Cementitious coatings are widely used as fire protection for steel structures but they are vulnerable to damage from structural deformations. In this paper, damage mechanisms in cementitious coatings on steel members in bending are investigated. A series of monotonically loaded beam tests are conducted to observe the occurrence of cracks and their propagation leading to final failure. The experiments are then simulated using a cohesive zone finite-element scheme, capable of modelling interfacial damage between the coating and steel substrate as well as internal coating damage. The results of the experimental and numerical studies clearly reveal the distinct damage mechanisms of cementitious coatings on both tension and compression sides of structural steel members in bending. Findings from this study provide the foundation for developing practical methods to determine the condition of cementitious coatings on steel structures after a short-duration extreme loading event (earthquake, blast, windstorms), where there is minimal external damage to the building fabric or longduration cumulative damage from moderate levels of repeated non-monotonic loading. It is very unlikely in either of these cases that the integrity of cementitious fire protective coatings has been investigated in current practice.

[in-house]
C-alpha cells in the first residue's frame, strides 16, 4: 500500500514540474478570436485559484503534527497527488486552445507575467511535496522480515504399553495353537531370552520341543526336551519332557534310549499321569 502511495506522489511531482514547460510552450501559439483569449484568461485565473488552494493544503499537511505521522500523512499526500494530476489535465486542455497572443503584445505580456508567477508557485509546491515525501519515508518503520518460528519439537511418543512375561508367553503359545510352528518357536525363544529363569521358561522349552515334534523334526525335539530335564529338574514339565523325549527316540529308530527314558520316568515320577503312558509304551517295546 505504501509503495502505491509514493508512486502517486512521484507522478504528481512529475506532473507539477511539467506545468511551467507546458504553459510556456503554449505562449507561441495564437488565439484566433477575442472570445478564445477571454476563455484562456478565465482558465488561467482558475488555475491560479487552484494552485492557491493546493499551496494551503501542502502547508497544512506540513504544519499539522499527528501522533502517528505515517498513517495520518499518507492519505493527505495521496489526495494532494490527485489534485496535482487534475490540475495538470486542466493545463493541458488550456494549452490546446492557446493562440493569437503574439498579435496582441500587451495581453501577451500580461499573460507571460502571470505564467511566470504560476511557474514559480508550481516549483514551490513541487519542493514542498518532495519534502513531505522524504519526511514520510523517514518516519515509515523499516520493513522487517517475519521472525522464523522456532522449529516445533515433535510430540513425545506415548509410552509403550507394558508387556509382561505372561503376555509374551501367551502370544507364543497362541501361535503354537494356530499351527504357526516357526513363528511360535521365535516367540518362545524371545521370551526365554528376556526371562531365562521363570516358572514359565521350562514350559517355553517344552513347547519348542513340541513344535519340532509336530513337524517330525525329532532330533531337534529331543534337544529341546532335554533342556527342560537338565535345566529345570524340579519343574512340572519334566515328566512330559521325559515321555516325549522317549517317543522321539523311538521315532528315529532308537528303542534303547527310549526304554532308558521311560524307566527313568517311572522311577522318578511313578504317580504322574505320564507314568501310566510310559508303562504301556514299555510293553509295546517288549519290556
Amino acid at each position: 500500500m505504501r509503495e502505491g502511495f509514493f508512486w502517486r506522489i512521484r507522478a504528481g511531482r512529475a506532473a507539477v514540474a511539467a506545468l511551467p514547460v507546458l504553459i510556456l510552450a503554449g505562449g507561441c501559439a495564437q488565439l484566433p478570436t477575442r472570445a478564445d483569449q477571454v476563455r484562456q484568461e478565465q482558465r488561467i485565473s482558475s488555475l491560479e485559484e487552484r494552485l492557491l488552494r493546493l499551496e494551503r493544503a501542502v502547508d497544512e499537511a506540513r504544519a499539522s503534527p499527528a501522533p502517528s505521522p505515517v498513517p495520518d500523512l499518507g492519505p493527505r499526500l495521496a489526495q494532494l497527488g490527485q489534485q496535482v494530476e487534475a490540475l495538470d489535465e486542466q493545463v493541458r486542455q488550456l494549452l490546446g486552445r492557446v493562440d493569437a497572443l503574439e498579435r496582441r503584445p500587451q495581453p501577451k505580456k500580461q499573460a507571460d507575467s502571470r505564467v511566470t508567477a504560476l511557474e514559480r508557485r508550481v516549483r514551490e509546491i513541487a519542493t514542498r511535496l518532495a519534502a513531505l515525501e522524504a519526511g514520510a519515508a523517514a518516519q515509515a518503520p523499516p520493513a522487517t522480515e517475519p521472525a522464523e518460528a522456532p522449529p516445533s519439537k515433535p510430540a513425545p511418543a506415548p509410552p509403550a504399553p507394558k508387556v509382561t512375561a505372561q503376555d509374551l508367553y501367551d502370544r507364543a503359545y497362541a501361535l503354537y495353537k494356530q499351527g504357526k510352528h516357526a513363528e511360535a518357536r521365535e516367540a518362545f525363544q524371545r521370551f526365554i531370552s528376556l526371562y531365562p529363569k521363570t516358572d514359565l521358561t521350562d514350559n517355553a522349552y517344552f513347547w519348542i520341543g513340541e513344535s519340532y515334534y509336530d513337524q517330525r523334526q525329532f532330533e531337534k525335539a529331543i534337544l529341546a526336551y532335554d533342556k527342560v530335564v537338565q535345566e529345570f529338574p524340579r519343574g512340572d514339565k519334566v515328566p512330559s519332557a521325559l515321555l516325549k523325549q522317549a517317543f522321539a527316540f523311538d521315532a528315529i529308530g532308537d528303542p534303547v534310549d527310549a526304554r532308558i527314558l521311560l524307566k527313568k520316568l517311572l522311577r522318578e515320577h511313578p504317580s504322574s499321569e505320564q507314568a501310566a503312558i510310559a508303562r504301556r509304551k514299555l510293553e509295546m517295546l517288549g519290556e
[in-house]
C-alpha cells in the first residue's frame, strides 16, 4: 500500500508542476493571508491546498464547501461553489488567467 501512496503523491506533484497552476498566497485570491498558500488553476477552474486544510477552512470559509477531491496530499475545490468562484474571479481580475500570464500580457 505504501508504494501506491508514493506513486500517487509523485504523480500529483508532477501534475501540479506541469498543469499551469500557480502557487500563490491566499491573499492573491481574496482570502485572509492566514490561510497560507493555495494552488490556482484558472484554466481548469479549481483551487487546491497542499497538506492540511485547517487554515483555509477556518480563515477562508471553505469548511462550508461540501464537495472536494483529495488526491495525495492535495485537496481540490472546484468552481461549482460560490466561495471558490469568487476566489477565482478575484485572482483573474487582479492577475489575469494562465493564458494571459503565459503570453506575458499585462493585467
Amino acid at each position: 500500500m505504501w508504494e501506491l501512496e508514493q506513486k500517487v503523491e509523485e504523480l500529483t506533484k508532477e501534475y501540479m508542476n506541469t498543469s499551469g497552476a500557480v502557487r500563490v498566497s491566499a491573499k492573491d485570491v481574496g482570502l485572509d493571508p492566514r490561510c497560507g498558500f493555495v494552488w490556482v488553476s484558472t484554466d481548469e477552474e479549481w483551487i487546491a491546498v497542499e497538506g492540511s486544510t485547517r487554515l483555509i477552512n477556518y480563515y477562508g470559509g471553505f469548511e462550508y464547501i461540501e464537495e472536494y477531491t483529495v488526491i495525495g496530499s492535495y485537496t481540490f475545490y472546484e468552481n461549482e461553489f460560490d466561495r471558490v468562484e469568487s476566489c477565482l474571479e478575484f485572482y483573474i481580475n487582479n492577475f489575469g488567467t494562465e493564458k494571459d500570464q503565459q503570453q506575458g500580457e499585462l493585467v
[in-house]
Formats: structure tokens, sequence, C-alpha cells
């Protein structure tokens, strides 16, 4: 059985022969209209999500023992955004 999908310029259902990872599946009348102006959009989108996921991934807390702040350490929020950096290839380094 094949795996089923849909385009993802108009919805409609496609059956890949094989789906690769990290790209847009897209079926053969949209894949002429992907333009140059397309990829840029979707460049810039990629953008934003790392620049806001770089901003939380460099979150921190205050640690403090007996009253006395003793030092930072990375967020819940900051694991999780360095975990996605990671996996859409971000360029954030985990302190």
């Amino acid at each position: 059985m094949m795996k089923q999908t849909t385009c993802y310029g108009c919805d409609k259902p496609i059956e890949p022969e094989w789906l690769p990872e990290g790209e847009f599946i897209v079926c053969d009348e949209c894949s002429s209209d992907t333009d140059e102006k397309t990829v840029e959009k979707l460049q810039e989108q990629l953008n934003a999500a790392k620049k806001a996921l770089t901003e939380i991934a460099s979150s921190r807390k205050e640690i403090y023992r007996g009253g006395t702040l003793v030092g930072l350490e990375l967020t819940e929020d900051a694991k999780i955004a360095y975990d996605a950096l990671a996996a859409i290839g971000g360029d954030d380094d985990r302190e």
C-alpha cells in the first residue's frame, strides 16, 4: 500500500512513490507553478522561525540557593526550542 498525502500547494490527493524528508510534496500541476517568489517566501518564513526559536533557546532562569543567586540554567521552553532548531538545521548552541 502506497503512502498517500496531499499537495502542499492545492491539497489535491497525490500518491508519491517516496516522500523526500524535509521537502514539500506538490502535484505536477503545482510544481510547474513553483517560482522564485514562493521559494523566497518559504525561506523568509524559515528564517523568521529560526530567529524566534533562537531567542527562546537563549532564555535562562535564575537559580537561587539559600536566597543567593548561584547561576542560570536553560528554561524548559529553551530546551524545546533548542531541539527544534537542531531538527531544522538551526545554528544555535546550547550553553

- fire engineering
- steel structures
- strength and testing of materials